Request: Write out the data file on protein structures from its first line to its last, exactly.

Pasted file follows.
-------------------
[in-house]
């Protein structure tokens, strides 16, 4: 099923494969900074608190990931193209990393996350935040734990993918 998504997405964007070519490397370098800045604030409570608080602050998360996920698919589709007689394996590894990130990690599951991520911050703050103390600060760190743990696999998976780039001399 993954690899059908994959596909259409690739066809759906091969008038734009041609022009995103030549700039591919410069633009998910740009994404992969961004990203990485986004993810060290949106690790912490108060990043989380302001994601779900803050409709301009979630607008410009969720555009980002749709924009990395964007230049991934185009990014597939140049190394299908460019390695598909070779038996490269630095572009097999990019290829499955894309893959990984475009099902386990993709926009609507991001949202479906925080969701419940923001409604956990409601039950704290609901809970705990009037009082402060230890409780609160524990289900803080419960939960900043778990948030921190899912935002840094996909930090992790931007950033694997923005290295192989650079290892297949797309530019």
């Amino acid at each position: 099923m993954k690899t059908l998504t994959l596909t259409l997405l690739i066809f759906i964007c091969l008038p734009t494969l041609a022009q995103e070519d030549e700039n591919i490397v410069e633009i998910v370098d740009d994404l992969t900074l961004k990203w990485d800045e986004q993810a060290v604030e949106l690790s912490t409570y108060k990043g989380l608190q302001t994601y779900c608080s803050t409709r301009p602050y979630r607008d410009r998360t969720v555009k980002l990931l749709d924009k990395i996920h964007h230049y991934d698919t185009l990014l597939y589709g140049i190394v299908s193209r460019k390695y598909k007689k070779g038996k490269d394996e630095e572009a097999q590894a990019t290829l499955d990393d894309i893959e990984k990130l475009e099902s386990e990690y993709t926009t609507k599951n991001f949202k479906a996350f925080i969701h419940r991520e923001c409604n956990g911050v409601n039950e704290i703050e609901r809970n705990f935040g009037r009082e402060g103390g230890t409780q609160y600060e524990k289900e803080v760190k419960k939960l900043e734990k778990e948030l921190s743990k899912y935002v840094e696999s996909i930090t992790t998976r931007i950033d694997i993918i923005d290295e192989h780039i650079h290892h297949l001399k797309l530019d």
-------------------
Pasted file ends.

[in-house]
């Protein structure tokens, strides 16, 4: 099923494969900074608190990931193209990393996350935040734990993918 998504997405964007070519490397370098800045604030409570608080602050998360996920698919589709007689394996590894990130990690599951991520911050703050103390600060760190743990696999998976780039001399 993954690899059908994959596909259409690739066809759906091969008038734009041609022009995103030549700039591919410069633009998910740009994404992969961004990203990485986004993810060290949106690790912490108060990043989380302001994601779900803050409709301009979630607008410009969720555009980002749709924009990395964007230049991934185009990014597939140049190394299908460019390695598909070779038996490269630095572009097999990019290829499955894309893959990984475009099902386990993709926009609507991001949202479906925080969701419940923001409604956990409601039950704290609901809970705990009037009082402060230890409780609160524990289900803080419960939960900043778990948030921190899912935002840094996909930090992790931007950033694997923005290295192989650079290892297949797309530019």
């Amino acid at each position: 099923m993954k690899t059908l998504t994959l596909t259409l997405l690739i066809f759906i964007c091969l008038p734009t494969l041609a022009q995103e070519d030549e700039n591919i490397v410069e633009i998910v370098d740009d994404l992969t900074l961004k990203w990485d800045e986004q993810a060290v604030e949106l690790s912490t409570y108060k990043g989380l608190q302001t994601y779900c608080s803050t409709r301009p602050y979630r607008d410009r998360t969720v555009k980002l990931l749709d924009k990395i996920h964007h230049y991934d698919t185009l990014l597939y589709g140049i190394v299908s193209r460019k390695y598909k007689k070779g038996k490269d394996e630095e572009a097999q590894a990019t290829l499955d990393d894309i893959e990984k990130l475009e099902s386990e990690y993709t926009t609507k599951n991001f949202k479906a996350f925080i969701h419940r991520e923001c409604n956990g911050v409601n039950e704290i703050e609901r809970n705990f935040g009037r009082e402060g103390g230890t409780q609160y600060e524990k289900e803080v760190k419960k939960l900043e734990k778990e948030l921190s743990k899912y935002v840094e696999s996909i930090t992790t998976r931007i950033d694997i993918i923005d290295e192989h780039i650079h290892h297949l001399k797309l530019d």